TABLE OF CONTENTS
TABLE OF CONTENTS
LIST OF TABLES
ABREVIATIONS AND ACRONYMS
1.1 Background information
1.2 Statement of the problem
1.3 Purpose of the study
1.4 Study objectives
1.5 Research questions
1.6 Significance of the study
2.1 The degree of impacts by different species of wildlife
2.2 Human wildlife conflict hotspots
2.3 Degree of impacts on lives of adjacent communities
i) Loss of life
ii) Disease transmission
iii) Injuries to people and wildlife
iv) Livestock predation
2.4 Influence of population increase in human wildlife conflict
2.5 Response and mitigation measures
2.6 Conceptual Framework
2.7 Summary of Gaps from the reviewed literature
3.1 Research Design
3.2 Target population
3.3 Sample size and sampling procedures
3.4 Data collection procedures
3.5 Data collection instruments
3.8 Data analysis
3.9 Ethical considerations
DATA ANALYSIS, PRESENTATION AND INTERPRETATION
4.1 Questionnaire return rate
Table 4.1 Response rate
4.2 Findings and Discussions
4.3 Demographics characteristics of the respondents
4.4 Gender of the respondents
Table 4.2 Gender representation
4.5 Age of the respondents
Table 4.3 Age of respondents
4.6 Occupation of respondents
Table 4.4 Occupation of respondents
4.7 Wildlife visitation to locals’ residences
Table 4.5 Wildlife visitation to locals’ residences
4.8 The most problematic wildlife that greatly contributes to Human wildlife conflict to the surrounding communities
Table 4.6 Most problematic animal and the frequency of its conflict
4.9 Human wildlife conflict hotspots around Lake Nakuru National park as a tool to reducing HWC
Table 4.7 Conflict hotspots
4.10 Reporting of wildlife conflicts by Respondents
Table 4.8 Reporting of wildlife conflicts
4.11 The extent /degree of impacts of human wildlife conflict in Lake Nakuru national park on lives of the surrounding communities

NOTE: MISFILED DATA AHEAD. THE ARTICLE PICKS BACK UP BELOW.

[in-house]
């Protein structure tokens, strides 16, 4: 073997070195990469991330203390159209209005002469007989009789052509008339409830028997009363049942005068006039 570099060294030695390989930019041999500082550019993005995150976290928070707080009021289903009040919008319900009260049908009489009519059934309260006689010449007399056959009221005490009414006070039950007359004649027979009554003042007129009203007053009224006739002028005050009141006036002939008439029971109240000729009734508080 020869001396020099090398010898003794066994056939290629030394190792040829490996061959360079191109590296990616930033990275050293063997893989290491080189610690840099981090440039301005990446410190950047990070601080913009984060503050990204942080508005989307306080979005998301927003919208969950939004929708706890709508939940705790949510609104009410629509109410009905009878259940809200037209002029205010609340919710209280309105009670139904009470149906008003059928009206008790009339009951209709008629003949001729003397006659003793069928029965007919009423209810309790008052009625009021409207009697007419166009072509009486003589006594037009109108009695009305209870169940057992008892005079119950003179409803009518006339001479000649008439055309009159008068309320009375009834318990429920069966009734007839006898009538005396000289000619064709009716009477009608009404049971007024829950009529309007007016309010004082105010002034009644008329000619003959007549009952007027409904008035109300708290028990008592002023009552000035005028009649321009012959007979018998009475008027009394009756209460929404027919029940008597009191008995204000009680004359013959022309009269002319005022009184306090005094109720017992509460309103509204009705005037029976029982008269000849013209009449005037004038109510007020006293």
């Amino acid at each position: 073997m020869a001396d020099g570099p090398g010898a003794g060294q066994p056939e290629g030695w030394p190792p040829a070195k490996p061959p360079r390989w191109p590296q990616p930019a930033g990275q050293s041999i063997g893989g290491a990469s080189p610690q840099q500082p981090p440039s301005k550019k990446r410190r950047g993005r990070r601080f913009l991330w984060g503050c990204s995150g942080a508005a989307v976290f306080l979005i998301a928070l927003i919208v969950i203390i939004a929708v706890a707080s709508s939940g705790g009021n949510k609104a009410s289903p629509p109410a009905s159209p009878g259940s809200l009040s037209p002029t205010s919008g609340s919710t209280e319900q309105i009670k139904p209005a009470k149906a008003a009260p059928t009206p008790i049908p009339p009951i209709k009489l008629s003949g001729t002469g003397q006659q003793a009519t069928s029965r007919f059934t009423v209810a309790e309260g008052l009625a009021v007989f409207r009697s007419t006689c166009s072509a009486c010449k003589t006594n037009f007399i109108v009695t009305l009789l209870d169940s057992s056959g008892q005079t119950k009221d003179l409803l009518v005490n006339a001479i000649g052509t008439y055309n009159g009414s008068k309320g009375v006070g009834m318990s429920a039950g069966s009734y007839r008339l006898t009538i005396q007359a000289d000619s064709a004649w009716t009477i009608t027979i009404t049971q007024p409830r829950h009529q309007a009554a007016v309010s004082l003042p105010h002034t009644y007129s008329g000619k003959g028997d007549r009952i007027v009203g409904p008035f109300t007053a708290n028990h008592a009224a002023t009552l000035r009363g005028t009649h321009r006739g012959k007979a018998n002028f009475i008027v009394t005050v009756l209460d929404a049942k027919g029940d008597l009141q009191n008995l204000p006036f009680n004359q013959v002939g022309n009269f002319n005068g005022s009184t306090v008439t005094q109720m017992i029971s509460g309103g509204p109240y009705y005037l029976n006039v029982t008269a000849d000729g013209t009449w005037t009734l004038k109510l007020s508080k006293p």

Table 4.9 Gender in Human wildlife conflict
4.12 Damages caused by wildlife
Table 4.10 Damages caused by wildlife
4.13 Influence of human population increase as a factor to human wildlife conflict in the surroundings of Lake Nakuru National park
Table 4.11 influence of human population in human wildlife conflict
4.14 Response and mitigation measures in management of human wildlife-conflict
Table 4.12 Response and mitigation measures
SUMMARY, CONCLUSION AND RECOMMENDATIONS
5.1 General Summary
5.2 Summary of Findings
5.3 Demographics of respondents (gender, age and occupation)
5.4 The most problematic wildlife species
5.5 Human wildlife conflict hotspots around Lake Nakuru National Park
5.6 Degree of HWC impacts on the lives of the locals surrounding LNNP
5.7 Human population increase as a factor in fueling HWC in LNNP
5.8 Current response and mitigation measures by Kenya wildlife service
5.9 Implications of the research findings
5.12 Suggested areas for further research
5.13 Appendix 1: Introduction letter to Respondents
5.14 Appendix 2: Community respondents’ questionnaire
5.16 Appendix 4: Questionnaire
This work is dedicated to my parents, Mr. Caleb Ojwang and Dorice Ojwang who were a great source of support and inspiration during my entire study. My sincere gratitude to my brothers and sisters who proved to be very patient cheer leaders in the race to the realization of every successful step I made in my studies.
It is with great pleasure and humulity to acknowledge and thank every person for the enormous effort put into the succesful completion of this study.
First and foremost, my most sincere gratitude to my Project Lecturer and Supervisor Dr. Christine Mutua, I’m forever grateful for your exemplary guidance, monitoring and positive critics that led to a standard research paper. You constantly and patiently dedicated your time, intellectual contribution and professional guidance to ensure that quality work is accomplished and documented. This far, I say thank you. To Dr.Mary Mutungi who introduced me to research methods and planning, many thanks to you.
Secondly to my colleagues, particularly Mr. Mogaka Sagwe who constantly encouraged me and availed necessary resouces in compiling this report and keeping me alert and focused on the task of reading. Thank you so much. To Mr. Robison Njuki, thank you for your in depth positive critiques in the development of my questionaires which improved the quality of this report. Finally to Mr. Clement Ngugi for your assistance in ensuring that I gathered credible data in the field, through guidance and provididng in depth and relevant information. To all the respondents, I want to thank you in a special way. Without you this study would not have been possible.
LIST OF TABLES
Table 1.0: Population tabe